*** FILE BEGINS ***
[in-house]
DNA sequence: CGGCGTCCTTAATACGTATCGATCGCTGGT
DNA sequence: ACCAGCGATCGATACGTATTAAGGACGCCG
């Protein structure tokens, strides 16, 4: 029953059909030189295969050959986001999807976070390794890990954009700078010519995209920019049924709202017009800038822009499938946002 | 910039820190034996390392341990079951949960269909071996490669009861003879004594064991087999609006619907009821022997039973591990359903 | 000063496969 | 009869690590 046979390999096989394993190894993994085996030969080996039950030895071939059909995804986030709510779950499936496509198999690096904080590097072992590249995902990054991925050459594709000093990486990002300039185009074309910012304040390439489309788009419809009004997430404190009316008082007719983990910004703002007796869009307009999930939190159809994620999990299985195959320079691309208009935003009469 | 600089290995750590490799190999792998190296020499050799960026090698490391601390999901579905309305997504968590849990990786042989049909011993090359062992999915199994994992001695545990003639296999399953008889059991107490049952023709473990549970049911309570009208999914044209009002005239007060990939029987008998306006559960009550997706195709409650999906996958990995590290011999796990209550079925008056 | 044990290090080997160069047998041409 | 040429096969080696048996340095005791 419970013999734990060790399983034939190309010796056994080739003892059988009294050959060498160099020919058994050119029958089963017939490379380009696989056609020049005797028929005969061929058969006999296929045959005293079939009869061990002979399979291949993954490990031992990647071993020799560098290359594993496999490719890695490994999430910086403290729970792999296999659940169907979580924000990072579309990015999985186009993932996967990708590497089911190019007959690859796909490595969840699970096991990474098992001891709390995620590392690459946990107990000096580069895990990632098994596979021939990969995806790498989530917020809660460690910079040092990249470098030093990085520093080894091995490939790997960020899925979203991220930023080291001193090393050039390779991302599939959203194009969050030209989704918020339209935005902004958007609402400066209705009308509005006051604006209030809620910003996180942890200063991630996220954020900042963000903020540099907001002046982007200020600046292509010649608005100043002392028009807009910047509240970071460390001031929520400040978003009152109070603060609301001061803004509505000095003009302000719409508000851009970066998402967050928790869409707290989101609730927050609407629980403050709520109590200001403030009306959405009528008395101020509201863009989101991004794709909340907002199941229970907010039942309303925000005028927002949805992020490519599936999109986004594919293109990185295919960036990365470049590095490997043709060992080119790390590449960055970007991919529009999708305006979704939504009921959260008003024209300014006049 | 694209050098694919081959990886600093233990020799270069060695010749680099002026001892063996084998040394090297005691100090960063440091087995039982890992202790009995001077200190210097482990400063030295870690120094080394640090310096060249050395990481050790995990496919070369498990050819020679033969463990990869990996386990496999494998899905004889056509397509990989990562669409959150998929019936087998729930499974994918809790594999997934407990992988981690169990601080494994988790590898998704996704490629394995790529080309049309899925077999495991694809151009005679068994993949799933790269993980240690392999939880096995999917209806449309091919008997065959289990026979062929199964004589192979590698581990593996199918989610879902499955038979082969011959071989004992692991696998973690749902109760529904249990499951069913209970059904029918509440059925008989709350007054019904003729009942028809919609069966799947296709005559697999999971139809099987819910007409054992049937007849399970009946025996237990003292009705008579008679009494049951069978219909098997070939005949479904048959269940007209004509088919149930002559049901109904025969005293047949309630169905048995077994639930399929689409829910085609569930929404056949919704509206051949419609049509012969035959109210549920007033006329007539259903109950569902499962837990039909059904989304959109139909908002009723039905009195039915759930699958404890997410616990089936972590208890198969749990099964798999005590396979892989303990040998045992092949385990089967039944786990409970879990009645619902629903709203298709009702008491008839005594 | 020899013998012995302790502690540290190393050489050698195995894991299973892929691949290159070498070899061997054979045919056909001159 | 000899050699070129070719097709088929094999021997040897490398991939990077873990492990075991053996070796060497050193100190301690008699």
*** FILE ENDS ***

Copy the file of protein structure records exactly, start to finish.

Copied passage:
[in-house]
DNA sequence: CGGCGTCCTTAATACGTATCGATCGCTGGT
DNA sequence: ACCAGCGATCGATACGTATTAAGGACGCCG
């Protein structure tokens, strides 16, 4: 029953059909030189295969050959986001999807976070390794890990954009700078010519995209920019049924709202017009800038822009499938946002 | 910039820190034996390392341990079951949960269909071996490669009861003879004594064991087999609006619907009821022997039973591990359903 | 000063496969 | 009869690590 046979390999096989394993190894993994085996030969080996039950030895071939059909995804986030709510779950499936496509198999690096904080590097072992590249995902990054991925050459594709000093990486990002300039185009074309910012304040390439489309788009419809009004997430404190009316008082007719983990910004703002007796869009307009999930939190159809994620999990299985195959320079691309208009935003009469 | 600089290995750590490799190999792998190296020499050799960026090698490391601390999901579905309305997504968590849990990786042989049909011993090359062992999915199994994992001695545990003639296999399953008889059991107490049952023709473990549970049911309570009208999914044209009002005239007060990939029987008998306006559960009550997706195709409650999906996958990995590290011999796990209550079925008056 | 044990290090080997160069047998041409 | 040429096969080696048996340095005791 419970013999734990060790399983034939190309010796056994080739003892059988009294050959060498160099020919058994050119029958089963017939490379380009696989056609020049005797028929005969061929058969006999296929045959005293079939009869061990002979399979291949993954490990031992990647071993020799560098290359594993496999490719890695490994999430910086403290729970792999296999659940169907979580924000990072579309990015999985186009993932996967990708590497089911190019007959690859796909490595969840699970096991990474098992001891709390995620590392690459946990107990000096580069895990990632098994596979021939990969995806790498989530917020809660460690910079040092990249470098030093990085520093080894091995490939790997960020899925979203991220930023080291001193090393050039390779991302599939959203194009969050030209989704918020339209935005902004958007609402400066209705009308509005006051604006209030809620910003996180942890200063991630996220954020900042963000903020540099907001002046982007200020600046292509010649608005100043002392028009807009910047509240970071460390001031929520400040978003009152109070603060609301001061803004509505000095003009302000719409508000851009970066998402967050928790869409707290989101609730927050609407629980403050709520109590200001403030009306959405009528008395101020509201863009989101991004794709909340907002199941229970907010039942309303925000005028927002949805992020490519599936999109986004594919293109990185295919960036990365470049590095490997043709060992080119790390590449960055970007991919529009999708305006979704939504009921959260008003024209300014006049 | 694209050098694919081959990886600093233990020799270069060695010749680099002026001892063996084998040394090297005691100090960063440091087995039982890992202790009995001077200190210097482990400063030295870690120094080394640090310096060249050395990481050790995990496919070369498990050819020679033969463990990869990996386990496999494998899905004889056509397509990989990562669409959150998929019936087998729930499974994918809790594999997934407990992988981690169990601080494994988790590898998704996704490629394995790529080309049309899925077999495991694809151009005679068994993949799933790269993980240690392999939880096995999917209806449309091919008997065959289990026979062929199964004589192979590698581990593996199918989610879902499955038979082969011959071989004992692991696998973690749902109760529904249990499951069913209970059904029918509440059925008989709350007054019904003729009942028809919609069966799947296709005559697999999971139809099987819910007409054992049937007849399970009946025996237990003292009705008579008679009494049951069978219909098997070939005949479904048959269940007209004509088919149930002559049901109904025969005293047949309630169905048995077994639930399929689409829910085609569930929404056949919704509206051949419609049509012969035959109210549920007033006329007539259903109950569902499962837990039909059904989304959109139909908002009723039905009195039915759930699958404890997410616990089936972590208890198969749990099964798999005590396979892989303990040998045992092949385990089967039944786990409970879990009645619902629903709203298709009702008491008839005594 | 020899013998012995302790502690540290190393050489050698195995894991299973892929691949290159070498070899061997054979045919056909001159 | 000899050699070129070719097709088929094999021997040897490398991939990077873990492990075991053996070796060497050193100190301690008699």